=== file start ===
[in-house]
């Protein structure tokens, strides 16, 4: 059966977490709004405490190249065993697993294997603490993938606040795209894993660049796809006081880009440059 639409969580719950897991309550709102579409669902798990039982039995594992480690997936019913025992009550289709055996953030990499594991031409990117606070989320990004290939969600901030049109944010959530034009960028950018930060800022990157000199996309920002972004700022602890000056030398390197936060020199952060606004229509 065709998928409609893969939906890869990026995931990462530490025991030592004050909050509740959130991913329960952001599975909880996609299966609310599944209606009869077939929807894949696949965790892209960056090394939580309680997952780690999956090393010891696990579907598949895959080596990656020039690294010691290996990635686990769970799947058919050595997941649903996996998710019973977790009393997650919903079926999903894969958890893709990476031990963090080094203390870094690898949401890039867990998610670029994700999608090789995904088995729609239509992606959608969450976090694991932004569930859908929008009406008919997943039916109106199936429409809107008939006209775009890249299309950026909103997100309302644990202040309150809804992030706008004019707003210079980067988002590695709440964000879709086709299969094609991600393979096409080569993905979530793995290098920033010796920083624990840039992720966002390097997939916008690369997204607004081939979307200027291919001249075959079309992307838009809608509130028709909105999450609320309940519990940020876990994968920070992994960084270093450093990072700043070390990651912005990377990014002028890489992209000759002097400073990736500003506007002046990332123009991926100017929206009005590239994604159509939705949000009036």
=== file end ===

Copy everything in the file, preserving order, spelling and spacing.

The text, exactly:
[in-house]
């Protein structure tokens, strides 16, 4: 059966977490709004405490190249065993697993294997603490993938606040795209894993660049796809006081880009440059 639409969580719950897991309550709102579409669902798990039982039995594992480690997936019913025992009550289709055996953030990499594991031409990117606070989320990004290939969600901030049109944010959530034009960028950018930060800022990157000199996309920002972004700022602890000056030398390197936060020199952060606004229509 065709998928409609893969939906890869990026995931990462530490025991030592004050909050509740959130991913329960952001599975909880996609299966609310599944209606009869077939929807894949696949965790892209960056090394939580309680997952780690999956090393010891696990579907598949895959080596990656020039690294010691290996990635686990769970799947058919050595997941649903996996998710019973977790009393997650919903079926999903894969958890893709990476031990963090080094203390870094690898949401890039867990998610670029994700999608090789995904088995729609239509992606959608969450976090694991932004569930859908929008009406008919997943039916109106199936429409809107008939006209775009890249299309950026909103997100309302644990202040309150809804992030706008004019707003210079980067988002590695709440964000879709086709299969094609991600393979096409080569993905979530793995290098920033010796920083624990840039992720966002390097997939916008690369997204607004081939979307200027291919001249075959079309992307838009809608509130028709909105999450609320309940519990940020876990994968920070992994960084270093450093990072700043070390990651912005990377990014002028890489992209000759002097400073990736500003506007002046990332123009991926100017929206009005590239994604159509939705949000009036």